Maria Damanaki European Commissioner for Maritime Affairs and Fisheries The European Union and the Arctic region Conference “"Arctic Futures: A global partnership for the Arctic?"" /Brussels 4 October 2012
European Commission - SPEECH/12/684 04/10/2012
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European Commissioner for Maritime Affairs and Fisheries
The European Union and the Arctic region
Conference “"Arctic Futures: A global partnership for the Arctic?"" /Brussels
4 October 2012
Your Highness, dear Minister, distinguished Guests, Ladies and Gentlemen,
It is a great pleasure to be here at the annual Arctic Futures conference in Brussels.
For the third year in a row scientists, academics, business representatives, indigenous groups and policymakers from all over the world have gathered here, in the heart of Europe, to discuss future scenarios for the Arctic.
Once more, we have proof of the growing interest gathering around this region from across the globe - and rightly so, since climate change is affecting the region twice as fast as anywhere else in the world.
Only two weeks ago, the US National Snow and Ice Data Center reported that the Arctic sea ice extent had reached its lowest levels since 1979, when first satellite observations began.
Some scientists say that if this trend continues, the Arctic might see its first ice-free summers in the next 30 years or so. Others are much more pessimistic: they say an ice-free Arctic could already happen by 2015.
Regardless of the pace, the Arctic is changing. It is a fact.
As the ice retreats, a number of new opportunities could open up in the Arctic, in a number of domains.
First of all, off-shore drilling in the Arctic now becomes a viable option for big oil companies. Surveys indicate that Arctic reserves could hold enough oil and gas to meet global demand for several years. As we know, dwindling supplies and growing demand have now pushed the price of a barrel of crude oil well past the one hundred dollar signpost. And though we may be greening the global economy, oil and gas remain vital.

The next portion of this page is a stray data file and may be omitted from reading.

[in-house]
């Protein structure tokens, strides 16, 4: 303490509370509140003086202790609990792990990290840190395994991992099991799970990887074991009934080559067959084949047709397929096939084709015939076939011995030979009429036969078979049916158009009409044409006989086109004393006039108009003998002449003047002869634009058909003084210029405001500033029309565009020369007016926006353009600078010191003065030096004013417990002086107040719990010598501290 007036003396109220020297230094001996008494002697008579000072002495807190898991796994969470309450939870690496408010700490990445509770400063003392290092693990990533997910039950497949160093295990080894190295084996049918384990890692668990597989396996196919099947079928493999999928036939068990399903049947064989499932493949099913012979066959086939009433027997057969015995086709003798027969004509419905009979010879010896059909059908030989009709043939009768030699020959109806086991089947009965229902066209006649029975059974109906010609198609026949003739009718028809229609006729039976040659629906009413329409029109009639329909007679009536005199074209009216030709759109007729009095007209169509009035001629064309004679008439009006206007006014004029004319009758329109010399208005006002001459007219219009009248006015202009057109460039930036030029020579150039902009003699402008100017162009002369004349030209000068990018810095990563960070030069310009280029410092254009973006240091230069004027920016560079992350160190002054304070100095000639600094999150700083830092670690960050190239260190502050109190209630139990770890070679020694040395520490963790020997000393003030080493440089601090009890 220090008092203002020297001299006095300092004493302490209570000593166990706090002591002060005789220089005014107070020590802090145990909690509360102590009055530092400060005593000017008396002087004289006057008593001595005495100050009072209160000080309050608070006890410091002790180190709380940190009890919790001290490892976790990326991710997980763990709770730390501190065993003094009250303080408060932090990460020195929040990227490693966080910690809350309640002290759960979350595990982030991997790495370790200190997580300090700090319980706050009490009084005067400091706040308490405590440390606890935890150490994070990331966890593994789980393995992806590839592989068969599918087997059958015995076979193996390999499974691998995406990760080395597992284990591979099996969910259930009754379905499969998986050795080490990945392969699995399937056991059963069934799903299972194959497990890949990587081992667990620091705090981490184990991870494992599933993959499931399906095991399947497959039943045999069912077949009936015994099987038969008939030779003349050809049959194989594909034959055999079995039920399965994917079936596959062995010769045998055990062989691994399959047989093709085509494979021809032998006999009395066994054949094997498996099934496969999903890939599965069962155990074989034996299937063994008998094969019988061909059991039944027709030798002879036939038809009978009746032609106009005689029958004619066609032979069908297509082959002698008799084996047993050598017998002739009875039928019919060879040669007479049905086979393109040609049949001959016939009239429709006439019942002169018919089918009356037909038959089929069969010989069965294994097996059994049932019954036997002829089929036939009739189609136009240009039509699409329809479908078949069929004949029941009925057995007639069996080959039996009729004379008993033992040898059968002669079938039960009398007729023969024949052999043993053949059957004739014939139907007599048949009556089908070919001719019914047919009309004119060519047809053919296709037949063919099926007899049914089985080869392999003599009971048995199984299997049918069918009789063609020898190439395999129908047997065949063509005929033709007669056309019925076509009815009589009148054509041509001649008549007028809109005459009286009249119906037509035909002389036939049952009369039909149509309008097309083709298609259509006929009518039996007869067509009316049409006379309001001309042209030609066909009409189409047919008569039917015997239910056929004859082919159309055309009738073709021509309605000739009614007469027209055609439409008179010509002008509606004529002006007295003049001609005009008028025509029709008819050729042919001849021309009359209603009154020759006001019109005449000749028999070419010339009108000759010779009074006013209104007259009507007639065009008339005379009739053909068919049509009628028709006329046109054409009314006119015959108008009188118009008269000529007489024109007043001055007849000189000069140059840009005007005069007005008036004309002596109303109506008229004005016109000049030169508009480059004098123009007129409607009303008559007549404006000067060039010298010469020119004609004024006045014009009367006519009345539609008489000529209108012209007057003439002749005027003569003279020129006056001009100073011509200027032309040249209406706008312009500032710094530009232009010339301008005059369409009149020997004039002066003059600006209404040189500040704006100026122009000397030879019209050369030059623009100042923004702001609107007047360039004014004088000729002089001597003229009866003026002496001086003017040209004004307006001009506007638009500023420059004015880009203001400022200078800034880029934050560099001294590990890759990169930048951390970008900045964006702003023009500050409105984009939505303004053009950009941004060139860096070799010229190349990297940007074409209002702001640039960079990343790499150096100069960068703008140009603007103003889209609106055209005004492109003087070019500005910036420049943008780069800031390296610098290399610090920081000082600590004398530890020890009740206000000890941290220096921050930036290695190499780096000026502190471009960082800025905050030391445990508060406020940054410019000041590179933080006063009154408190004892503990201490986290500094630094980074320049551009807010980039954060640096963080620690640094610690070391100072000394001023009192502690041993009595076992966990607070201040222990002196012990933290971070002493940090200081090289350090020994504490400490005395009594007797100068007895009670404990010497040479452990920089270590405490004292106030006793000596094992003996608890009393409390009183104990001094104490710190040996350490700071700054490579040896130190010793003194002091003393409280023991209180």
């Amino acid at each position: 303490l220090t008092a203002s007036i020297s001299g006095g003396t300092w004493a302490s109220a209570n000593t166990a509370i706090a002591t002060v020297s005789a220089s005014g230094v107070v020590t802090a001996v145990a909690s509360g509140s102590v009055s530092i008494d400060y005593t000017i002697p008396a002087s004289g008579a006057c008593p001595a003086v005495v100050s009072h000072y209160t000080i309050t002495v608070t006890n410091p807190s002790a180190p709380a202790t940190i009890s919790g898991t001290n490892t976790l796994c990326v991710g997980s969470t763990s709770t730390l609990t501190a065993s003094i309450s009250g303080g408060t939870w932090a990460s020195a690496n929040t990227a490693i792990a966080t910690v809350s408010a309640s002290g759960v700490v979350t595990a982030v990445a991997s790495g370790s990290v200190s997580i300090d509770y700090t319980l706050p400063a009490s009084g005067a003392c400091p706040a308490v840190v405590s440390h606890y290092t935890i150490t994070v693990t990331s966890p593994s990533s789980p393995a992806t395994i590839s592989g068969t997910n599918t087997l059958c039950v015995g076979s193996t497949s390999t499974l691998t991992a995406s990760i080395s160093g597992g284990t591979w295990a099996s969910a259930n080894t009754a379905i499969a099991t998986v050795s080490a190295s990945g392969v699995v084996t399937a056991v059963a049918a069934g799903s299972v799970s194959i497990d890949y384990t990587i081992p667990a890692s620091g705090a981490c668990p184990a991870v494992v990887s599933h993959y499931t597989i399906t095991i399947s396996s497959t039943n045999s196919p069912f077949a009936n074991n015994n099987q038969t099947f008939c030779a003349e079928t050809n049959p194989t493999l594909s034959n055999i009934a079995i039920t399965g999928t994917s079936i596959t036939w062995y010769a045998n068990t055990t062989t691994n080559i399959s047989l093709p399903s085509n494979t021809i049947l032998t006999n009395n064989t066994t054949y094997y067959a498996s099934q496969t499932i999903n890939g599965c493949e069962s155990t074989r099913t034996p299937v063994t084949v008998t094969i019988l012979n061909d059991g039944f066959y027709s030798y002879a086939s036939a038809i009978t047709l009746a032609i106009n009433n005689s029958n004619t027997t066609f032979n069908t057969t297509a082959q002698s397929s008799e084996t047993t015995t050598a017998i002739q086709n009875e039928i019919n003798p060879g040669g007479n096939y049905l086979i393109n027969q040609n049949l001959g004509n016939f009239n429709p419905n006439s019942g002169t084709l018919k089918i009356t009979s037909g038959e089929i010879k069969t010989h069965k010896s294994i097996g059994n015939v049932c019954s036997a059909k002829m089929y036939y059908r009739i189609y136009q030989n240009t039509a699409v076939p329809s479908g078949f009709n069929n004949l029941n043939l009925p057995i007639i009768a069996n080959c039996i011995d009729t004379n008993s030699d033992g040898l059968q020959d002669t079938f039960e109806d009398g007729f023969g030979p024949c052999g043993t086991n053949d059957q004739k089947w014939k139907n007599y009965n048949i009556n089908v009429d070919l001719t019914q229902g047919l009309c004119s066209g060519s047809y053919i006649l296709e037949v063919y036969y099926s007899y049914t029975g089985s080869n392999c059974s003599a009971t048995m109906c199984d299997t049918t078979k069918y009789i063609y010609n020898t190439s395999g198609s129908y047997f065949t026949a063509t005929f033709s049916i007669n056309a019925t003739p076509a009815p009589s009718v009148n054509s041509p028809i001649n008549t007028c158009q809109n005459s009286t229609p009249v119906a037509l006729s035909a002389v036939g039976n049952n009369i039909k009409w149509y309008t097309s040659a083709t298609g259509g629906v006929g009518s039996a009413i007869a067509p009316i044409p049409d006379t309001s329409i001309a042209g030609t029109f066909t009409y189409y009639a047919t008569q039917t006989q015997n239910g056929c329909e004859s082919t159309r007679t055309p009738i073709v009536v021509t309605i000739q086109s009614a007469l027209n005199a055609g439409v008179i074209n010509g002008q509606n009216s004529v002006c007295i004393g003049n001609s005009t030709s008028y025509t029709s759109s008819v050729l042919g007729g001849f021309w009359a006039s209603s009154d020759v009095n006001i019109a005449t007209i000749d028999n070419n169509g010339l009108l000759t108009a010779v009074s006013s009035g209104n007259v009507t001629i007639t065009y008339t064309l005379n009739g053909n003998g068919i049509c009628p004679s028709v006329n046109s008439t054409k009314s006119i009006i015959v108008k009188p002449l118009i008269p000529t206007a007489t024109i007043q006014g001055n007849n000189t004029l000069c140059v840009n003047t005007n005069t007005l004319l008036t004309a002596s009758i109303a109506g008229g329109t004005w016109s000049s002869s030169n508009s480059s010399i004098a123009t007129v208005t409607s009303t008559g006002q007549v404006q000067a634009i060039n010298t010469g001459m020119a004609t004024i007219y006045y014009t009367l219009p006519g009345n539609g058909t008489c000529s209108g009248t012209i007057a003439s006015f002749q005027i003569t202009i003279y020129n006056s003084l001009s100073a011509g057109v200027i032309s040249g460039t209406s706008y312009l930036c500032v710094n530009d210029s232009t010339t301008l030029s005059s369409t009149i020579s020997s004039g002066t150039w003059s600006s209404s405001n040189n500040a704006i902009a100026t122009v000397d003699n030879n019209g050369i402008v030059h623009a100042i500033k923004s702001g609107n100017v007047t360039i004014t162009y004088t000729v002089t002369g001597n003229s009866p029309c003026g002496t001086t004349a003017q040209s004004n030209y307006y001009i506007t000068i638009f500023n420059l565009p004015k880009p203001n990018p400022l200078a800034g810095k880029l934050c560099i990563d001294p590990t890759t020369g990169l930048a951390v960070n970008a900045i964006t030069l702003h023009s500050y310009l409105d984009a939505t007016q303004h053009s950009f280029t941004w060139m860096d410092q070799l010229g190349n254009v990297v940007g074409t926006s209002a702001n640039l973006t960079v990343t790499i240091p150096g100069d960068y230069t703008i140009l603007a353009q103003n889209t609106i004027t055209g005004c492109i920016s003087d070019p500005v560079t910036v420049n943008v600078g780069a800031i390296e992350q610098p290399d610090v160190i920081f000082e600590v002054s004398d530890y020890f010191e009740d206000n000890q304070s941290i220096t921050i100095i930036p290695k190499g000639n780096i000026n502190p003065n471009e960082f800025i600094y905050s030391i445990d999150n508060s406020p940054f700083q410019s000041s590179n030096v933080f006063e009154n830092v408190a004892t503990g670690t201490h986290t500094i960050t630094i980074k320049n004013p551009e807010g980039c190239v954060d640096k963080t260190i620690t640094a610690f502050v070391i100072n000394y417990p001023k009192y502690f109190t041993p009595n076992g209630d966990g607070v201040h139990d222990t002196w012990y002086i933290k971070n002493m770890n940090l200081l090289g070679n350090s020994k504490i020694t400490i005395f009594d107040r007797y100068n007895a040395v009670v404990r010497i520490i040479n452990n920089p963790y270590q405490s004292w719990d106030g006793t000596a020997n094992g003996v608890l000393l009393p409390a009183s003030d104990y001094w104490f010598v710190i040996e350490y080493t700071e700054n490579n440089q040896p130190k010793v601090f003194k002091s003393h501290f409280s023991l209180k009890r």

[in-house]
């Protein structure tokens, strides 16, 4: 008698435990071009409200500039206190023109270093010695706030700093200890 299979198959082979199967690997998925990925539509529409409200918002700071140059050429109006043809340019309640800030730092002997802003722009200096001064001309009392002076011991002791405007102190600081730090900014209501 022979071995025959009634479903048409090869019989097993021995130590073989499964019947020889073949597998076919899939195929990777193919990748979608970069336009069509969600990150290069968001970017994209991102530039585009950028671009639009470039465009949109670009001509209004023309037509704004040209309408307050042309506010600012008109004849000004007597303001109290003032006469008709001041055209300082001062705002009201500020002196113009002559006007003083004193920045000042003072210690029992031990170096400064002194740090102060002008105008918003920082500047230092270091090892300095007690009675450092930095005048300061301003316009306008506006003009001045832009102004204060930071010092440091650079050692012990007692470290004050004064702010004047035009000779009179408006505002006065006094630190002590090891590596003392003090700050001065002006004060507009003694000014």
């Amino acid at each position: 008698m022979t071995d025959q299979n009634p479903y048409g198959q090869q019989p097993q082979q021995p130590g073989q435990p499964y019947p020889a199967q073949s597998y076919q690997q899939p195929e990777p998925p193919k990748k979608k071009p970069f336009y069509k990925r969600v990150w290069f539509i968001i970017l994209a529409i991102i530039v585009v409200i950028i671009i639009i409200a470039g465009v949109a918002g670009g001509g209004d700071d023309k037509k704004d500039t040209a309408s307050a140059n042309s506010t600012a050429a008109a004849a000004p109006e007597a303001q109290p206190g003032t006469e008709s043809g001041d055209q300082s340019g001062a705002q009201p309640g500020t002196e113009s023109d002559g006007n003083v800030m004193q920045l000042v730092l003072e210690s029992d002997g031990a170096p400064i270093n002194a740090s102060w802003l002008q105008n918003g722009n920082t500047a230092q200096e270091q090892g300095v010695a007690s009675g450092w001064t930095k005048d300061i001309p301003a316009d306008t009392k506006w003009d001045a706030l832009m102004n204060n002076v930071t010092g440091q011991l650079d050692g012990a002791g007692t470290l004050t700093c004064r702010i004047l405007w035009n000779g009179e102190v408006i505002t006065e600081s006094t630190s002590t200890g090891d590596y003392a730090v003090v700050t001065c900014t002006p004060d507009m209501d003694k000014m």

Second, Arctic shipping is also due for a big comeback. In 2010, six vessels sailed the Northern Sea Route, the legendary shipping lane connecting Europe with Asia along the Russian coast. The following year as many as 34 ships did the same, and we expect this figure to double this year. The Route cuts the distance between Europe and Asia by a third. Its use considerably reduces costs and emissions.
With all these changes, remote cities in the High North such as Tromsø, Reykjavik, Murmansk and Nuuk will be on the transport grids to Europe, Asia or the Americas and will have the chance to become central trading hubs.
Third, as the waters of the North Atlantic and Arctic get warmer, we will see more and more fish stocks moving north. Last but not least, the region is also thought to be rich of minerals such as iron, zinc, copper, diamonds, gold and rare earths.
The EU is the largest economic block in the world, so clearly, the importance of the Arctic for us is only bound to increase.
But all these opportunities carry responsibilities. Already, through a combination of thawing sea ice, rapid technological advance and global thirst for energy and raw materials, human activity is on the rise in this part of the world. While it is true that the Arctic has been inhabited and used by mankind for over a millennium, the future level of human activity in the Arctic will be unprecedented.
Utmost care should be taken to minimize the risks of pollution from shipping and offshore drilling, as oil spills and accidents would have grave consequences on the Arctic's precious ecosystems. If they do take place, systems should be in place for a swift and effective clean-up.